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FEMS Microbiology Ecology
Volume 44, Issue 2 , 15 May 2003, Pages 139-152
Copyright © 2003 Federation of European Microbiological Societies.
Published by Elsevier Science B.V.
Microbial communities in acid mine
Brett J. Baker and Jillian F. Banfield
Departments of Earth and Planetary Sciences and Environment
Sciences Policy and Management, University of California Berkeley, Berkeley, CA 94720, USA
Received 17 September 2002; revised 15 November 2002; accepted 31 December 2002. ; Available
online 31 January 2003.
The dissolution of sulfide minerals such as pyrite (FeS2), arsenopyrite (FeAsS), chalcopyrite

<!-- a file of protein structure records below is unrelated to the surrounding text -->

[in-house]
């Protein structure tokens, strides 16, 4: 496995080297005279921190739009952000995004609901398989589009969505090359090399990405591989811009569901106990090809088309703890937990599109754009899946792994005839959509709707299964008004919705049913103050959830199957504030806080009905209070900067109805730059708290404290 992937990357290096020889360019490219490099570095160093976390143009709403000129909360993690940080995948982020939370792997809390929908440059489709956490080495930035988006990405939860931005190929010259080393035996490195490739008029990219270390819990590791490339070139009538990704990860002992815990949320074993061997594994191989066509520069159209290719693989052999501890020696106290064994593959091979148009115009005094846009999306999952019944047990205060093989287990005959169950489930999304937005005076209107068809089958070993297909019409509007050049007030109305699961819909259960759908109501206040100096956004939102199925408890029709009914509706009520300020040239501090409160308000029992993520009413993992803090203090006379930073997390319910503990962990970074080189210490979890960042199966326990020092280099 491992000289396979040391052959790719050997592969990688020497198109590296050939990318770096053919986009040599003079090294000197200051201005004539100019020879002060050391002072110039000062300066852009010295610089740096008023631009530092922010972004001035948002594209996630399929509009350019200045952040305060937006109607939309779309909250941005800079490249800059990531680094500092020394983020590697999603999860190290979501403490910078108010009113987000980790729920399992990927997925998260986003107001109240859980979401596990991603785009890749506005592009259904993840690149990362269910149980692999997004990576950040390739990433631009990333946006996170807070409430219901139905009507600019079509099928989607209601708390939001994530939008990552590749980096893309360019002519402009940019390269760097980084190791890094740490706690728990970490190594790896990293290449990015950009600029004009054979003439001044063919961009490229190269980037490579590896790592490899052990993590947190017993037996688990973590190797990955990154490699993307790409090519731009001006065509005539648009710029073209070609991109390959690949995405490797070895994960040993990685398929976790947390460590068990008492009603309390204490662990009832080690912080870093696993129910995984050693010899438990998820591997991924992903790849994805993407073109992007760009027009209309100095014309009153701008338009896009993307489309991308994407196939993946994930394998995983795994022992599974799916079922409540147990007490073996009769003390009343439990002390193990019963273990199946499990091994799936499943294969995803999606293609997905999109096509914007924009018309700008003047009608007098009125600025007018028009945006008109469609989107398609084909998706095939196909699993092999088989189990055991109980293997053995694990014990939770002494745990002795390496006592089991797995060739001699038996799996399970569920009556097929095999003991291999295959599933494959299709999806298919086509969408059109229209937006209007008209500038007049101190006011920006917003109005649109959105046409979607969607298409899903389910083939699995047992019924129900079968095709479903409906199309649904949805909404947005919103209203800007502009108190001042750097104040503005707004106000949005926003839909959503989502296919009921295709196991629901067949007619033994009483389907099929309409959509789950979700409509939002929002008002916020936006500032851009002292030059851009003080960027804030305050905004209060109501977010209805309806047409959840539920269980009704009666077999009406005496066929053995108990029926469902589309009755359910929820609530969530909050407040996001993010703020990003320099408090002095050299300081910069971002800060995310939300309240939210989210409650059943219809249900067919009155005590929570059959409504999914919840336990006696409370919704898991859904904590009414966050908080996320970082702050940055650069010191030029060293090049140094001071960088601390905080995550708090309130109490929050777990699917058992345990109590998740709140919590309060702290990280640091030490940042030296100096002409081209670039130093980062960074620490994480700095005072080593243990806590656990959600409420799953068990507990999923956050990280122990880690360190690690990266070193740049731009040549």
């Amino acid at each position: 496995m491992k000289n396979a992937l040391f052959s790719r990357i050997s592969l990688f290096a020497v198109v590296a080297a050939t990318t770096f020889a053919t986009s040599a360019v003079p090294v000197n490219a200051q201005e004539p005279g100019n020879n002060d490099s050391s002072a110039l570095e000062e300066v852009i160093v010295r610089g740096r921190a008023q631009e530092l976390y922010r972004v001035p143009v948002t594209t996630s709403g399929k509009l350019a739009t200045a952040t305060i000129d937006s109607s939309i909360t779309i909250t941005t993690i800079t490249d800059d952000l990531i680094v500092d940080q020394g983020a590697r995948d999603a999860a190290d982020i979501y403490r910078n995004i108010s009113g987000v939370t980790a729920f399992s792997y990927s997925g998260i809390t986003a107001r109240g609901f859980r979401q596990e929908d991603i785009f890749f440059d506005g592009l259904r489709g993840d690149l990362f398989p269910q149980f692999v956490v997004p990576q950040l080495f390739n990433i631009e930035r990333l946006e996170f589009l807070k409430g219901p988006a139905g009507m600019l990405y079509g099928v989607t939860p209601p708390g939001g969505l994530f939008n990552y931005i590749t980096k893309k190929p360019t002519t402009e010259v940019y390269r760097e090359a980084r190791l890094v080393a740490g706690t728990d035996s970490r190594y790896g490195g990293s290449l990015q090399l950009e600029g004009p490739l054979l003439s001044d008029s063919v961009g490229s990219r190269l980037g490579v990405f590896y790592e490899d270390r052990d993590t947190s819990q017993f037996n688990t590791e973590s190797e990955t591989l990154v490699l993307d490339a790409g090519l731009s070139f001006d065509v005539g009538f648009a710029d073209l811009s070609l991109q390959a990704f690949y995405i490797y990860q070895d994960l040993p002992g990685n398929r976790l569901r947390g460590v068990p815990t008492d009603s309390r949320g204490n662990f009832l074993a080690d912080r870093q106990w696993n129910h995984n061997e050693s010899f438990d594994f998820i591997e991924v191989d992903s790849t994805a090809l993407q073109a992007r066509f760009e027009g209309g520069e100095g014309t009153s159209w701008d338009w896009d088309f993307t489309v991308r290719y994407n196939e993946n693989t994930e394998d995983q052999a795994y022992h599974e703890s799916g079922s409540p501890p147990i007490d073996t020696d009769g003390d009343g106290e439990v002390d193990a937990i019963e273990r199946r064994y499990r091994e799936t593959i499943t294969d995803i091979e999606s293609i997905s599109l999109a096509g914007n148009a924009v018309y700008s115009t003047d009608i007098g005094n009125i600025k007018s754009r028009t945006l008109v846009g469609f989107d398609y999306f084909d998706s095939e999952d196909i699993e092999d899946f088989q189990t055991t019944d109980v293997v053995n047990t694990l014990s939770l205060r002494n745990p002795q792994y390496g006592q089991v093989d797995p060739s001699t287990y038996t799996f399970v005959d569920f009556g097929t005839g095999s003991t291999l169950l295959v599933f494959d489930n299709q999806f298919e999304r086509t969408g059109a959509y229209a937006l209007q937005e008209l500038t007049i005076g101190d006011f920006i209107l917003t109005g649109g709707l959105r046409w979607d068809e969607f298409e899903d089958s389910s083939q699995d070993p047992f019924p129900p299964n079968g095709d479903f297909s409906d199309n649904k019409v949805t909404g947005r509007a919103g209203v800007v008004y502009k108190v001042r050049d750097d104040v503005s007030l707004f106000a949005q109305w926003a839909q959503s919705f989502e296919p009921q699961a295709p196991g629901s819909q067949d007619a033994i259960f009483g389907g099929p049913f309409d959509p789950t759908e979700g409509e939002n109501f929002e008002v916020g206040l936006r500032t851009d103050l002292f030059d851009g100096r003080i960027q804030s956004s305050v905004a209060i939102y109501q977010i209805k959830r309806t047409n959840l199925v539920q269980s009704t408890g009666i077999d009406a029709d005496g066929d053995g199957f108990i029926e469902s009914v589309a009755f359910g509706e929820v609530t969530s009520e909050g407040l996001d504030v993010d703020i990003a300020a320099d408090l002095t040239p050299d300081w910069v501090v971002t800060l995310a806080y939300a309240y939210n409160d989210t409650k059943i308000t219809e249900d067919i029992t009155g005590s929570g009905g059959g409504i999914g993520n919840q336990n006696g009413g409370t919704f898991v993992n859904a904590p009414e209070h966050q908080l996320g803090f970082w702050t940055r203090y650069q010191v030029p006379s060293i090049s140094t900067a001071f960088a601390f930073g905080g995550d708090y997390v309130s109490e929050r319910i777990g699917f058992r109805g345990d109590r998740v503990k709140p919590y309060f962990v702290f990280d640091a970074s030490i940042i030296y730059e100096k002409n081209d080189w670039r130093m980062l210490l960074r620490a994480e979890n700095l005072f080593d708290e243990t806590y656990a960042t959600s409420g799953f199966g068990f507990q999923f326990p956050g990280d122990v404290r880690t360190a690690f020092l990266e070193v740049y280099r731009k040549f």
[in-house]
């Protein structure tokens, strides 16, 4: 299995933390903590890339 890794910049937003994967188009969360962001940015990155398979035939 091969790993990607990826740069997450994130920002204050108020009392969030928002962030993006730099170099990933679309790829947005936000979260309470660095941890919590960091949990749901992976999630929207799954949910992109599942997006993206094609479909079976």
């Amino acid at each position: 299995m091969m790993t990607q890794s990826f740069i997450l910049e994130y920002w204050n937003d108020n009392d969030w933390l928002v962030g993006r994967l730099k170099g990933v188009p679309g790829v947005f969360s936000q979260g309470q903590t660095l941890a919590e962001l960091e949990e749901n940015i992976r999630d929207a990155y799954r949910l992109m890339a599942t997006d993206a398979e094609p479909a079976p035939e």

(CuFeS2), sphalerite (ZnS), and marcasite (FeS2) yields hot, sulfuric acid-rich solutions that
contain high concentrations of toxic metals. In locations where access of oxidants to sulfide
mineral surfaces is increased by mining, the resulting acid mine drainage (AMD) may
contaminate surrounding ecosystems. Communities of autotrophic and heterotrophic archaea
and bacteria catalyze iron and sulfur oxidation, thus may ultimately determine the rate of release
of metals and sulfur to the environment. AMD communities contain fewer prokaryotic lineages
than many other environments. However, it is notable that at least two archaeal and eight
bacterial divisions have representatives able to thrive under the extreme conditions typical of
AMD. AMD communities are characterized by a very limited number of distinct species,
probably due to the small number of metabolically beneficial reactions available. The
metabolisms that underpin thes